Belonging Cookbook: Italia's Petelli Recipe

written by Erica Richmond
Italia's Family

“This recipe brings me back to my childhood.”

Italia fondly recounts her memories of growing up in an immigrant neighbourhood in Sudbury connected by endless backyard vegetable gardens.

“People often talk about the ‘cucina povera’ in Italy. My parents were peasant farmers from Italy with no formal education, but they took what they had and what they grew themselves to cook wonderful meals.”

Her father would come home after a long day at work and spend hours tending to their own backyard garden, without so much as a rototiller. It was a labour of love but also critical for feeding their family of seven.

They didn’t have a lot to spare but there was always food on the table for unexpected visitors. When visiting others, they were always sure to bring a jar of preserves or a handful of greens because if caught leaving the house with nothing, Italia’s mother would scold, “What? You’re going empty-handed?”

Without access to the social agency supports for newcomers that are available today, neighbours looked out for each other. They shared their knowledge, produce, seeds and supported each other in so many ways.

Italia laughed as she shared a story about the last time she and her siblings were all together. Her sister had come back from Italy for the first time in 15 years. Such a special visit required a special meal so they dined on the infamous petelli, which her sister made almost exactly like their mom used to. When there was only one left on the plate, her brother joked about auctioning it off to the highest bidder.

“So the petelli bring back memories of a bountiful garden, of the knowledge and wisdom my parents had about growing food and using the produce to cook amazing dishes. Meals were a time of gathering together and sharing, whether it be food, companionship or stories.”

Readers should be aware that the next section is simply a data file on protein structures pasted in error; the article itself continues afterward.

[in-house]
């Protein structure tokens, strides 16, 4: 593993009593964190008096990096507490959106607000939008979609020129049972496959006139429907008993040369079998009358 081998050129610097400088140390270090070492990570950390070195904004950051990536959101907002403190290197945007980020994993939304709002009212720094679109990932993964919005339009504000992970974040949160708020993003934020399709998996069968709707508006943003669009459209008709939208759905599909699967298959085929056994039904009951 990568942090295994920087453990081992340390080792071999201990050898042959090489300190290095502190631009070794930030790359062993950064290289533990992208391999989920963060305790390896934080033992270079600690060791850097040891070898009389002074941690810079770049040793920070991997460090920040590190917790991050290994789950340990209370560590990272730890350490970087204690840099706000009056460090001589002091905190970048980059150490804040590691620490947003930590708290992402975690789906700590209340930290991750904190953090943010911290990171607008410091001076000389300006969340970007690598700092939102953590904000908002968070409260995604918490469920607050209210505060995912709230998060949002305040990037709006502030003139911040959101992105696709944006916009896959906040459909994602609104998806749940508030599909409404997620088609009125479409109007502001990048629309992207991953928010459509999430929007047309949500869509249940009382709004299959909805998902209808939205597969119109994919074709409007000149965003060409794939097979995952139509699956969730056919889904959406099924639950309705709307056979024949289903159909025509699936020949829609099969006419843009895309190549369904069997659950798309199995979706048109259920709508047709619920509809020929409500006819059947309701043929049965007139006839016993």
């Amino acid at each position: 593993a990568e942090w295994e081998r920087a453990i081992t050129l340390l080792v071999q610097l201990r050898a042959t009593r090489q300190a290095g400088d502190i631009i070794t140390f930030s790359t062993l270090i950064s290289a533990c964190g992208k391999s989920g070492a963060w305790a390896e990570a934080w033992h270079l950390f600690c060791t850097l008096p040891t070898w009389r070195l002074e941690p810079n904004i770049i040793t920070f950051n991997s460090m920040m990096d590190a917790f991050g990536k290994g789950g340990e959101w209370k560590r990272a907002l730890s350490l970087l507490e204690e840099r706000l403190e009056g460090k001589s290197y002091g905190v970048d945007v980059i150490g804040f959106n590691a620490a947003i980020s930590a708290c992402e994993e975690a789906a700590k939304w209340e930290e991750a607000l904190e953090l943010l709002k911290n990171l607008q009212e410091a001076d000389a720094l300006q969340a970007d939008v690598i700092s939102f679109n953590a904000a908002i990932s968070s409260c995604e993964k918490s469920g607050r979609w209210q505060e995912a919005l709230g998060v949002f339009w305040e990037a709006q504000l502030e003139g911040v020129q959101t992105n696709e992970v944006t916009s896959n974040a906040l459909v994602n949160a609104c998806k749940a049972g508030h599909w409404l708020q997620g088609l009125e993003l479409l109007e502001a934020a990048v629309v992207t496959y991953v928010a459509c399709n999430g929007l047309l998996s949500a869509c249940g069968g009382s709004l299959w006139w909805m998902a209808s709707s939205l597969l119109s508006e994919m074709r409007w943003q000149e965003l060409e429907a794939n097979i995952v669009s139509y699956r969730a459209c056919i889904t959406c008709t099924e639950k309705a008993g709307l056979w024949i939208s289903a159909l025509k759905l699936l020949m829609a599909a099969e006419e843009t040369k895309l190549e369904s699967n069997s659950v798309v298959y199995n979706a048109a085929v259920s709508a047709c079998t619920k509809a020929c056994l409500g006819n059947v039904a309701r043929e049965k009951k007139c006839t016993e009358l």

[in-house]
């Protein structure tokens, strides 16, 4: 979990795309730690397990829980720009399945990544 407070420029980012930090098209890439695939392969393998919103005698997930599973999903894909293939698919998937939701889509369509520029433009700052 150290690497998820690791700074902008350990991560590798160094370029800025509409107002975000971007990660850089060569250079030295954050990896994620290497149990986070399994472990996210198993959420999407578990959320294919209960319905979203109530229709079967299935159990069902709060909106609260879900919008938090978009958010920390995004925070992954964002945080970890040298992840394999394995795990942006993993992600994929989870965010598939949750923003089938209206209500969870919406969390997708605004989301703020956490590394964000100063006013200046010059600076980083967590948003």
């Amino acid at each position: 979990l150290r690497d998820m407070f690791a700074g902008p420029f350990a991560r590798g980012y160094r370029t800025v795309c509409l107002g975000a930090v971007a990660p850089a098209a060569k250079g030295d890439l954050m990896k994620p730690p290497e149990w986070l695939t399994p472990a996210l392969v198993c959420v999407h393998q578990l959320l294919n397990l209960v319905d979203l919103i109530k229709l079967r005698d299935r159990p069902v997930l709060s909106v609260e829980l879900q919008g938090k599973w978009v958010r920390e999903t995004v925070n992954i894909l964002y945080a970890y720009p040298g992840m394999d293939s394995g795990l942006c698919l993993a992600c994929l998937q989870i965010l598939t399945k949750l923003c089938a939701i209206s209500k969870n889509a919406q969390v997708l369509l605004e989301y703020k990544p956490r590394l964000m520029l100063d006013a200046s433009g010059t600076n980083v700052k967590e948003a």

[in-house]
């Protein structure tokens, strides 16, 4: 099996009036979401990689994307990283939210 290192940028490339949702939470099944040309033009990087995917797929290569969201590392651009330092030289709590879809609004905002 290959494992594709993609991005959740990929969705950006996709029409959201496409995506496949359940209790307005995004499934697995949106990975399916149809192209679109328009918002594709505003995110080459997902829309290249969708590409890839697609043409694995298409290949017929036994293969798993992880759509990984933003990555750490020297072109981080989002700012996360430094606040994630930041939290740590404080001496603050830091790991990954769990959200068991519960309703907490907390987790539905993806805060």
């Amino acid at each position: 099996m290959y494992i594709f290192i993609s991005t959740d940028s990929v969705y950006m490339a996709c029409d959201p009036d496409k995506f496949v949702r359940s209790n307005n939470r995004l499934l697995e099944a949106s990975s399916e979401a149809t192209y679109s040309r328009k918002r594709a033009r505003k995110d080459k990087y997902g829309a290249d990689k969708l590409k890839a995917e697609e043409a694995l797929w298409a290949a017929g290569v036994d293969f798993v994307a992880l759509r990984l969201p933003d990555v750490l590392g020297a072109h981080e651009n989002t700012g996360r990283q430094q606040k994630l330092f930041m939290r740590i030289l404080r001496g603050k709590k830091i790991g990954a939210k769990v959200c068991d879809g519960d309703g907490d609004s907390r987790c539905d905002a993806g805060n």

Italia's Family Garden Pictures




Zucchini flowers (20-25) and/or one small zucchini (if flowers are not available, shredded zucchini can be used)
2 eggs
3 cups all-purpose flour
2 cups of water (room temperature)
2 teaspoons baking powder
½ cup grated parmesan cheese
Fresh basil (chopped)
Salt and pepper to taste
Sunflower oil for frying


Prepare the zucchini flowers by lightly brushing off any dirt and then slitting each flower and removing the pistil or stamen inside. Chop the flowers. If using shredded zucchini, add a bit of salt to the shredded zucchini and drain for a few hours. (Or just shred the zucchini and pat dry with a paper towel.)

In a bowl, beat the eggs. Add the flour, baking powder and water. Make a batter.

Add the parmesan cheese and mix.

Add flowers and/or zucchini to batter and mix. If necessary, add more flour or water. Don’t make the batter too thin. (You should end up with a pancake-like batter.)

Add a bit of salt and pepper and fresh basil.

Heat the sunflower oil in a pan on high heat testing it with a small drop of batter. The oil is ready when it bubbles with the batter. Drop the fritters into the hot oil by tablespoon. They will take a few minutes on each side to puff up and turn golden and crisp.

Once browned on both sides, place them onto a dish lined with paper towels and serve immediately.

Italia's Sister